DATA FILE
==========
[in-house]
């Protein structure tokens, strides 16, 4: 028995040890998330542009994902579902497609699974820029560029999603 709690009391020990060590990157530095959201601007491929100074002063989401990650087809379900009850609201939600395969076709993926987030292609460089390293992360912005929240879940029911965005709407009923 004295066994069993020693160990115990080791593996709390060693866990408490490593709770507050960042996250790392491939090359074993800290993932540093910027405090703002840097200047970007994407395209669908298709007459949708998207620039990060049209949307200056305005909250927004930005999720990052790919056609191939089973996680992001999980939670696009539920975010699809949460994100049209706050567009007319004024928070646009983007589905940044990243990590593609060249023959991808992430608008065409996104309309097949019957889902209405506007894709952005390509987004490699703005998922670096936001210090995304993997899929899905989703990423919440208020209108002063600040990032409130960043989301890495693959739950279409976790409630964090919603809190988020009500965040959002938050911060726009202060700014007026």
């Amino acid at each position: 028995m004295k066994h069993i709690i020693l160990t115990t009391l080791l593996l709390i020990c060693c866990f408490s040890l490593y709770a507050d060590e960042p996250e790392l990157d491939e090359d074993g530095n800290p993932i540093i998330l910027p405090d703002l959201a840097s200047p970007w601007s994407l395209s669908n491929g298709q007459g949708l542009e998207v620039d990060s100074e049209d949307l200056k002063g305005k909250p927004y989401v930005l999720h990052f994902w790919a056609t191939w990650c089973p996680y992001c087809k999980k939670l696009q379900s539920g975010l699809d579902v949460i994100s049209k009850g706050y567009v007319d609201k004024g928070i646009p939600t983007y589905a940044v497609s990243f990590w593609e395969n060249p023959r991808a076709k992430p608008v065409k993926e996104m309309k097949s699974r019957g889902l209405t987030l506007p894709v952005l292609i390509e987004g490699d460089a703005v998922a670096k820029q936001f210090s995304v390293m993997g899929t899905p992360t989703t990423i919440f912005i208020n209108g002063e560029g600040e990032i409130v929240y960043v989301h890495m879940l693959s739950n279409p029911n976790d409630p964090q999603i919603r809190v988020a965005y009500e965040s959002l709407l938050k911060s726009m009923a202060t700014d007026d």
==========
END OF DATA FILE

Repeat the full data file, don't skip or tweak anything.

[in-house]
């Protein structure tokens, strides 16, 4: 028995040890998330542009994902579902497609699974820029560029999603 709690009391020990060590990157530095959201601007491929100074002063989401990650087809379900009850609201939600395969076709993926987030292609460089390293992360912005929240879940029911965005709407009923 004295066994069993020693160990115990080791593996709390060693866990408490490593709770507050960042996250790392491939090359074993800290993932540093910027405090703002840097200047970007994407395209669908298709007459949708998207620039990060049209949307200056305005909250927004930005999720990052790919056609191939089973996680992001999980939670696009539920975010699809949460994100049209706050567009007319004024928070646009983007589905940044990243990590593609060249023959991808992430608008065409996104309309097949019957889902209405506007894709952005390509987004490699703005998922670096936001210090995304993997899929899905989703990423919440208020209108002063600040990032409130960043989301890495693959739950279409976790409630964090919603809190988020009500965040959002938050911060726009202060700014007026």
């Amino acid at each position: 028995m004295k066994h069993i709690i020693l160990t115990t009391l080791l593996l709390i020990c060693c866990f408490s040890l490593y709770a507050d060590e960042p996250e790392l990157d491939e090359d074993g530095n800290p993932i540093i998330l910027p405090d703002l959201a840097s200047p970007w601007s994407l395209s669908n491929g298709q007459g949708l542009e998207v620039d990060s100074e049209d949307l200056k002063g305005k909250p927004y989401v930005l999720h990052f994902w790919a056609t191939w990650c089973p996680y992001c087809k999980k939670l696009q379900s539920g975010l699809d579902v949460i994100s049209k009850g706050y567009v007319d609201k004024g928070i646009p939600t983007y589905a940044v497609s990243f990590w593609e395969n060249p023959r991808a076709k992430p608008v065409k993926e996104m309309k097949s699974r019957g889902l209405t987030l506007p894709v952005l292609i390509e987004g490699d460089a703005v998922a670096k820029q936001f210090s995304v390293m993997g899929t899905p992360t989703t990423i919440f912005i208020n209108g002063e560029g600040e990032i409130v929240y960043v989301h890495m879940l693959s739950n279409p029911n976790d409630p964090q999603i919603r809190v988020a965005y009500e965040s959002l709407l938050k911060s726009m009923a202060t700014d007026d």